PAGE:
Warren Buffett still cites See's Candies as an acquisition he loves, 48 years after buying it

·4-min read

During Berkshire Hathaway’s 2020 (virtual) annual shareholder meeting on Saturday evening, CEO Warren Buffett fielded a question about which of Berkshire’s subsidiaries (the company had 391,539 total employees at the end of 2019) have been hardest-hit by coronavirus.

Buffett said that there has not been a large employment hit to Berkshire-owned companies so far. “It’s not like we’re in the hotel business.”

He also reassured investors when he added, “I’ll put it this way: five years from now, I think Berkshire will be employing considerably more people.” Greg Abel, vice chairman of Berkshire’s non-insurance operations, also said later in the meeting that Berkshire’s businesses are "in very sound shape" despite the pandemic, and are "preparing to emerge now."

But Abel did come up with an example of a Berkshire-owned business temporarily shuttered by coronavirus: See’s Candies, which Berkshire acquired in 1972 for $25 million.

Buffett elaborated on See’s. “We were in the midst of our Easter season, and Easter is a big sales period for See's,” Buffett said. “We weren't halfway through [the Easter candy season] in terms of the volume that can be delivered, because it comes toward the end. And essentially we were shut down, and we remain shut down. The malls, we have 220 or so retail stores, and we’ve got a lot of [non-See’s stores] that sell our candy, and are shut down. So See's business stopped. And it's a very seasonal business to start with, so we have a lot of seasonal workers too, particularly who come in for the Christmas season. But we have a lot of Easter candy [left over]... and we won’t sell it. We produced a good bit of it, and we couldn’t ship it, and we couldn’t put it in stores.” (See’s says many of its stores are still offering no-contact pickup.)

A Berkshire Hathaway shareholder examines, April 30, 2011 Warren Buffett branded peanut brittle at the company's annual meeting in Omaha, Nebraska -- a meeting sometimes dubbed the "Woodstock of capitalism."   Billionaire investor Warren Buffett sought to draw a line Saturday under a controversy sullying his normally Teflon image, blasting a key lieutenant's behavior as "inexplicable and inexcusable."  The revered magnate, who 20 years ago vowed to ruthlessly deal with staff who tarnish his firm's reputation, told a stadium full of attentive shareholders that David Sokol had broken company rules in a share-trading scandal.  Once Buffett's heir apparent, Sokol resigned after it emerged he bought $10 million worth of shares in chemicals firm Lubrizol before recommending Buffett's Berkshire Hathaway group snap up the company. He gained an estimated $3 million from the deal.   AFP PHOTO / Andrew BEATTY (Photo credit should read Andrew BEATTY/AFP via Getty Images)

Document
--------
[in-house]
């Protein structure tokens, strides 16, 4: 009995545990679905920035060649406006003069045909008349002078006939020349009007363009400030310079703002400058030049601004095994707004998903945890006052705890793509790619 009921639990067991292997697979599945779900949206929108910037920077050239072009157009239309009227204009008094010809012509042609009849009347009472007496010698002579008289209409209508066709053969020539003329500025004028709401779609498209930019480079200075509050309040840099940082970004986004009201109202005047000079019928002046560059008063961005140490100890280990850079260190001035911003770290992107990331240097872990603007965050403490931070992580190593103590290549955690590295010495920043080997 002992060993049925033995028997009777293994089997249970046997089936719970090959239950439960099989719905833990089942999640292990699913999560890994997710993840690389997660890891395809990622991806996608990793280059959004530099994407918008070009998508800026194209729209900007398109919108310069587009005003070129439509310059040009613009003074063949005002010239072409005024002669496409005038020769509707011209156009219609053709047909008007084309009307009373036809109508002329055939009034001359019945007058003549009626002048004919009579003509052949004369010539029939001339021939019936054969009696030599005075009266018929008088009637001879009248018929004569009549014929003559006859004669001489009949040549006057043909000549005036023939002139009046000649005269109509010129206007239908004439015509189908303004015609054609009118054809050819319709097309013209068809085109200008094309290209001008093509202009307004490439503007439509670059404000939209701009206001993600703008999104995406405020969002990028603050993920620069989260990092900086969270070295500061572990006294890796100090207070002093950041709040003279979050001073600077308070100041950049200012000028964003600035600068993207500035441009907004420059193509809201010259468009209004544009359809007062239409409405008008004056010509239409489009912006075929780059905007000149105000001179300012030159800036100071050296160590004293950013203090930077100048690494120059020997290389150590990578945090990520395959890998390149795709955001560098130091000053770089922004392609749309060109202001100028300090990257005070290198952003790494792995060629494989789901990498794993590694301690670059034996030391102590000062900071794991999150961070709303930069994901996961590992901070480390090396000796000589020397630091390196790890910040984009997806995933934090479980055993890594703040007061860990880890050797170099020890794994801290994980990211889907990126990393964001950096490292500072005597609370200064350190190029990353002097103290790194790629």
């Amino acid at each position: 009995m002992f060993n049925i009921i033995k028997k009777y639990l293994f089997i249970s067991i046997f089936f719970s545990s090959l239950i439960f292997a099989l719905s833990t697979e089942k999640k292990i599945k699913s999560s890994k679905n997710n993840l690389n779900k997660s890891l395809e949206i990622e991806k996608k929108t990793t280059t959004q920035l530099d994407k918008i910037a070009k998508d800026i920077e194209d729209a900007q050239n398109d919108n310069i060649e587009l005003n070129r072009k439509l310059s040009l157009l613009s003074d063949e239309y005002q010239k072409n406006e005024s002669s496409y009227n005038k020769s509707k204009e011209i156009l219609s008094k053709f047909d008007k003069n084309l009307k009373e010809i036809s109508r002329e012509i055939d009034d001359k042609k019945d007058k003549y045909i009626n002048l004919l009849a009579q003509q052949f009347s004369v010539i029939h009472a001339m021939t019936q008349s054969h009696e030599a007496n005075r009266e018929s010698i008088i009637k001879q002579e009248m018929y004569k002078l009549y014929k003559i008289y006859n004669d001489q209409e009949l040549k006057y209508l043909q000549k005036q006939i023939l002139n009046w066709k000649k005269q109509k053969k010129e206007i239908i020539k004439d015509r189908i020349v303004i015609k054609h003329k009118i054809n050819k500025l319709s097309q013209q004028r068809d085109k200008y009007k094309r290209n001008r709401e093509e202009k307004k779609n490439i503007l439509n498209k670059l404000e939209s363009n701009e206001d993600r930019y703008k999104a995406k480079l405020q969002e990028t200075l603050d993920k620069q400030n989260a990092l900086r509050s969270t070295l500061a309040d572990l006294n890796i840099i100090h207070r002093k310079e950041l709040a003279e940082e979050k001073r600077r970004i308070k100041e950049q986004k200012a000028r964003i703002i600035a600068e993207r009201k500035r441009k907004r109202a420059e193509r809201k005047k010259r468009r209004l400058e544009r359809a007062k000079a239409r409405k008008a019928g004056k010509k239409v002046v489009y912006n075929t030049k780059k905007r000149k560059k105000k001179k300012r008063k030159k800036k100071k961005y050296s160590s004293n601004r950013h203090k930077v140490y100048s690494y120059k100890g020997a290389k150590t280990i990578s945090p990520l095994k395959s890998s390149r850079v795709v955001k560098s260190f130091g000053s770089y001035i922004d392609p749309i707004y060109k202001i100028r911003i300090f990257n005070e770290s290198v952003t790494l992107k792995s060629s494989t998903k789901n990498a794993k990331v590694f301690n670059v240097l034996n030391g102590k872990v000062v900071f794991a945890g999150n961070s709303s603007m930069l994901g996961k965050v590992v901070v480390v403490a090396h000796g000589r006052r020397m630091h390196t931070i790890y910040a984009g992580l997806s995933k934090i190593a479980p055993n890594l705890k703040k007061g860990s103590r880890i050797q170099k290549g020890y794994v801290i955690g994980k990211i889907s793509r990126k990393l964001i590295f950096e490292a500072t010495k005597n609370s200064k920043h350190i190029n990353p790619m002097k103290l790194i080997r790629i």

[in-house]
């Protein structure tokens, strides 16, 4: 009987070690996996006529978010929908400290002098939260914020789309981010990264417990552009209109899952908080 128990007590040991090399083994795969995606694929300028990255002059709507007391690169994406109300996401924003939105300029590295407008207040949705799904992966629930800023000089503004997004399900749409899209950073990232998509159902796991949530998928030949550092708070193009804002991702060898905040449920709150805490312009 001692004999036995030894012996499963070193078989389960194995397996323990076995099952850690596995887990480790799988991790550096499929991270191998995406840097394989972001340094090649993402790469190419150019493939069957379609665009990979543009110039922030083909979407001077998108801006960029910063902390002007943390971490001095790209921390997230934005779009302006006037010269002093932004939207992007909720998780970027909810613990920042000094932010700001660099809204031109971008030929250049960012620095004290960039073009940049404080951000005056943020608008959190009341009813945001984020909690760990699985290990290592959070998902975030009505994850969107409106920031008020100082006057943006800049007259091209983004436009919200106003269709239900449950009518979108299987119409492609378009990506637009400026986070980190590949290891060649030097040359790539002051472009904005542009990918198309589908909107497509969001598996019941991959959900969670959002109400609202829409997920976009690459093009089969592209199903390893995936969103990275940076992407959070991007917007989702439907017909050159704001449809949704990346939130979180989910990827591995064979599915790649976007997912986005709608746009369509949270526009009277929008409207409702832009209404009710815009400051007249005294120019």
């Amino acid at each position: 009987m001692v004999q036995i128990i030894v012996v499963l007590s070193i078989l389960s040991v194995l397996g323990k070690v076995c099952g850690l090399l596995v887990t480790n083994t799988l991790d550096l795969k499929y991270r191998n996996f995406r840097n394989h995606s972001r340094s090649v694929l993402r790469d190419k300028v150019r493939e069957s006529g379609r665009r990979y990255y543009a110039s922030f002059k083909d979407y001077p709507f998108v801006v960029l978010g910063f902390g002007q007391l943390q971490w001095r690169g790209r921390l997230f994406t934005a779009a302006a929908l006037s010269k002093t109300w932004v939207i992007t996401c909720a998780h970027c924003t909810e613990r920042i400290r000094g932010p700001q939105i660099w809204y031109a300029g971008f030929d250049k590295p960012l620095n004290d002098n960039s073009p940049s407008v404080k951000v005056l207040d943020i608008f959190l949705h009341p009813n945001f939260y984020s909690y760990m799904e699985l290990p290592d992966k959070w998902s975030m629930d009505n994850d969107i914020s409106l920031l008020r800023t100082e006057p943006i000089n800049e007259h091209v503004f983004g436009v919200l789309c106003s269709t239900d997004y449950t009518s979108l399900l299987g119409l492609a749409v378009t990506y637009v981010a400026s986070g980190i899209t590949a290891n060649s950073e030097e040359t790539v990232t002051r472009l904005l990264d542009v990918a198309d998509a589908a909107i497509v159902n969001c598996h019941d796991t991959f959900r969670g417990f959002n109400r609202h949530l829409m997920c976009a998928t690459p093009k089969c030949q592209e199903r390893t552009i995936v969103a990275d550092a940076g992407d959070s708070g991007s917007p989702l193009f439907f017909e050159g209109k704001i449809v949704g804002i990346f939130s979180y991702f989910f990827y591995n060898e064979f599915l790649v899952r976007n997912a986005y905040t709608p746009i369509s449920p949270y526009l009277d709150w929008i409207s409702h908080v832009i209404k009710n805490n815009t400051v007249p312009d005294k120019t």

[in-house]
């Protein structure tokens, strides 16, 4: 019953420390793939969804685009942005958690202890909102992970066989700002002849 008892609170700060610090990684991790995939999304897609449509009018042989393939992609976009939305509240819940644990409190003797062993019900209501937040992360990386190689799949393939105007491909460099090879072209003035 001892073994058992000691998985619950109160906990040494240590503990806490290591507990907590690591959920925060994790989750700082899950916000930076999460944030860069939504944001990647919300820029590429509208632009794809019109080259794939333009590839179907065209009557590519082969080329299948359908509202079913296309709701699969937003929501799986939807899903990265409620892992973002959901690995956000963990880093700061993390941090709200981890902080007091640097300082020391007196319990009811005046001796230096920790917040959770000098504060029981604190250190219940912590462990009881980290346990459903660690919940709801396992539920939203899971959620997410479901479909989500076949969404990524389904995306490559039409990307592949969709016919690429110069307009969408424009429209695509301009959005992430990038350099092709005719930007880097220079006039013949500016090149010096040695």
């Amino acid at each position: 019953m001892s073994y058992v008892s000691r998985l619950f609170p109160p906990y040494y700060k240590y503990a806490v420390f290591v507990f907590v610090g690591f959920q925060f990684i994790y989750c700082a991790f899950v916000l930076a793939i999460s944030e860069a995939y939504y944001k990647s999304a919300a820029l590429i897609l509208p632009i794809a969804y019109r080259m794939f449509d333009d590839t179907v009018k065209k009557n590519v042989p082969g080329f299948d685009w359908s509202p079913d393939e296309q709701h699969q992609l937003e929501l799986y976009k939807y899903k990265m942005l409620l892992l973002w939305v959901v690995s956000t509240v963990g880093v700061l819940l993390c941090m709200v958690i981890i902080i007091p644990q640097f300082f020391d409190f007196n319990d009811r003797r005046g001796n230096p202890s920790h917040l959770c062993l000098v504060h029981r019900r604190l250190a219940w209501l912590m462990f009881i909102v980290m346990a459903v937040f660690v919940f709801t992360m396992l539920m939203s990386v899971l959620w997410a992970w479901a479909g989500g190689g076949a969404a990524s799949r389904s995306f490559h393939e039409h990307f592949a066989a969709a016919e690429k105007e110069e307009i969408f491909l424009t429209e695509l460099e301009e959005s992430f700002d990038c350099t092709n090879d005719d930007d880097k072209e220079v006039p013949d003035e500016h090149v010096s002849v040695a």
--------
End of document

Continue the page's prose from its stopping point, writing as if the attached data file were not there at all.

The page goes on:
A Berkshire Hathaway shareholder examines, April 30, 2011 Warren Buffett branded peanut brittle at the company's annual meeting in Omaha, Nebraska. (Andrew BEATTY/AFP via Getty Images)

You probably noticed: Buffett has learned a lot about the candy business. And he loves talking about See’s. “We've owned that since 1972, and we love it, and we continue to love it,” he said at this year’s meeting, with a box of See’s famous peanut brittle sitting on the desk next to him.

Buffett mentions See’s most years, in either his shareholder letters or at the annual meeting, so its small size (about $450 million in revenue) belies the company’s personal significance to him. As Buffett told Fortune in 2012, “We have made a lot more money out of See’s than shows from the earnings of See’s, just by the fact that it’s educated me, and I’m sure it’s educated Charlie, too.”

When Buffett and Charlie Munger decided to buy the company in 1972, See’s had $30 million in annual sales and profit of $4.2 million. By 2014, See’s had annual sales of $400 million, and profits of more than $82 million. (See’s does not publicly share its annual revenue.)

The key to See’s is that it requires low capital investment each year, it’s a reliable seasonal business with devoted customers, and it grows every year at a slow but consistent pace.

"The ideal business is one that takes no capital, and yet, grows," Buffett said at the 2016 annual meeting. See’s is his favorite example of that. At last year’s annual meeting, Buffett framed the acquisition in crystal-clear terms: “We put $25 million into it and it's given us over $2 billion of pretax income.”

See’s is still best-known on the West Coast, with dual headquarters in Los Angeles and San Francisco, and most of its stores are in the state of California. In 2012, the company attempted to map out an East Coast expansion with Berkshire’s blessing, but the demise of brick-and-mortar retail put a stop to that plan.

Source: Yahoo Finance/David Foster
Source: Yahoo Finance/David Foster

Daniel Roberts is an editor-at-large at Yahoo Finance. Follow him on Twitter @readDanwrite.

Read more about Buffett and Berkshire:

Warren Buffett: 'Never, ever bet against America'

Kraft Heinz has two glaring issues right now for investors

Buffett on buying bitcoin: ‘That is not investing’

Why Buffett and Munger love companies like See’s Candies

Meet the South Dakota railroad worker who won $50,000 in Buffett’s 2019 March Madness pool

Meet the West Virginia steelworker who won $100,000 in Buffett’s 2017 March Madness pool

Click here for complete coverage of Warren Buffett and Berkshire Hathaway.
Click here for complete coverage of Warren Buffett and Berkshire Hathaway.
Our goal is to create a safe and engaging place for users to connect over interests and passions. In order to improve our community experience, we are temporarily suspending article commenting